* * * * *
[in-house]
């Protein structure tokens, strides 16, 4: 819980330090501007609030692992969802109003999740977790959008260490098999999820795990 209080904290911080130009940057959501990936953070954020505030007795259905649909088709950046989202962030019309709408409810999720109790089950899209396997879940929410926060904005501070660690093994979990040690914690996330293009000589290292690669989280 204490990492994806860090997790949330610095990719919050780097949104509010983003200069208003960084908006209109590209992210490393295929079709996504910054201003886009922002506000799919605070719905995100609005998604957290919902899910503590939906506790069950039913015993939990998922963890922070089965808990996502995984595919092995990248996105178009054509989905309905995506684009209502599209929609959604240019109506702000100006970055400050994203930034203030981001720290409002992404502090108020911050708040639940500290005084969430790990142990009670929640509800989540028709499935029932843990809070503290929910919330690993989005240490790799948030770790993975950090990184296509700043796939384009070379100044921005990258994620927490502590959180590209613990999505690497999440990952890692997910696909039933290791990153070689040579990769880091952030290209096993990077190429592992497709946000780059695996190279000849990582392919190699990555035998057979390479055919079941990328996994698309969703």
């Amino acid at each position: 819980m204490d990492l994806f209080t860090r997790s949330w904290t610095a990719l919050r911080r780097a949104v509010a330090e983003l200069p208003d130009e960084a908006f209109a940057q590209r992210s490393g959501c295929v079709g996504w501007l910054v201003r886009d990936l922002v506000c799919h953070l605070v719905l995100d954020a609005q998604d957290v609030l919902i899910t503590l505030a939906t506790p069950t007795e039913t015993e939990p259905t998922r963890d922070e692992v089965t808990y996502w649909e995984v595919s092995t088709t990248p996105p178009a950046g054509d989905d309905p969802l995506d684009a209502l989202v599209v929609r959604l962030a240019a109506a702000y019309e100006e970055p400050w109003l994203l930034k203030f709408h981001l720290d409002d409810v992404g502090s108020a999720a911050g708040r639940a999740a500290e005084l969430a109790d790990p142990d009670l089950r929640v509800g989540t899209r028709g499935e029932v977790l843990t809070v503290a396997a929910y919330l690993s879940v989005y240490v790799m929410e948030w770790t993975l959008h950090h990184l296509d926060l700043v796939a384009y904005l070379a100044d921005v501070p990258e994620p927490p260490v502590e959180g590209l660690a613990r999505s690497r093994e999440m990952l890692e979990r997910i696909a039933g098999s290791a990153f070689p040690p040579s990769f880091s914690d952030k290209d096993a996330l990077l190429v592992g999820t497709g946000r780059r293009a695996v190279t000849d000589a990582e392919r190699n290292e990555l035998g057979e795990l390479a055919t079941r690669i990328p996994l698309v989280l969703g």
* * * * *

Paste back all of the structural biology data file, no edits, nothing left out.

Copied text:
[in-house]
């Protein structure tokens, strides 16, 4: 819980330090501007609030692992969802109003999740977790959008260490098999999820795990 209080904290911080130009940057959501990936953070954020505030007795259905649909088709950046989202962030019309709408409810999720109790089950899209396997879940929410926060904005501070660690093994979990040690914690996330293009000589290292690669989280 204490990492994806860090997790949330610095990719919050780097949104509010983003200069208003960084908006209109590209992210490393295929079709996504910054201003886009922002506000799919605070719905995100609005998604957290919902899910503590939906506790069950039913015993939990998922963890922070089965808990996502995984595919092995990248996105178009054509989905309905995506684009209502599209929609959604240019109506702000100006970055400050994203930034203030981001720290409002992404502090108020911050708040639940500290005084969430790990142990009670929640509800989540028709499935029932843990809070503290929910919330690993989005240490790799948030770790993975950090990184296509700043796939384009070379100044921005990258994620927490502590959180590209613990999505690497999440990952890692997910696909039933290791990153070689040579990769880091952030290209096993990077190429592992497709946000780059695996190279000849990582392919190699990555035998057979390479055919079941990328996994698309969703």
């Amino acid at each position: 819980m204490d990492l994806f209080t860090r997790s949330w904290t610095a990719l919050r911080r780097a949104v509010a330090e983003l200069p208003d130009e960084a908006f209109a940057q590209r992210s490393g959501c295929v079709g996504w501007l910054v201003r886009d990936l922002v506000c799919h953070l605070v719905l995100d954020a609005q998604d957290v609030l919902i899910t503590l505030a939906t506790p069950t007795e039913t015993e939990p259905t998922r963890d922070e692992v089965t808990y996502w649909e995984v595919s092995t088709t990248p996105p178009a950046g054509d989905d309905p969802l995506d684009a209502l989202v599209v929609r959604l962030a240019a109506a702000y019309e100006e970055p400050w109003l994203l930034k203030f709408h981001l720290d409002d409810v992404g502090s108020a999720a911050g708040r639940a999740a500290e005084l969430a109790d790990p142990d009670l089950r929640v509800g989540t899209r028709g499935e029932v977790l843990t809070v503290a396997a929910y919330l690993s879940v989005y240490v790799m929410e948030w770790t993975l959008h950090h990184l296509d926060l700043v796939a384009y904005l070379a100044d921005v501070p990258e994620p927490p260490v502590e959180g590209l660690a613990r999505s690497r093994e999440m990952l890692e979990r997910i696909a039933g098999s290791a990153f070689p040690p040579s990769f880091s914690d952030k290209d096993a996330l990077l190429v592992g999820t497709g946000r780059r293009a695996v190279t000849d000589a990582e392919r190699n290292e990555l035998g057979e795990l390479a055919t079941r690669i990328p996994l698309v989280l969703g």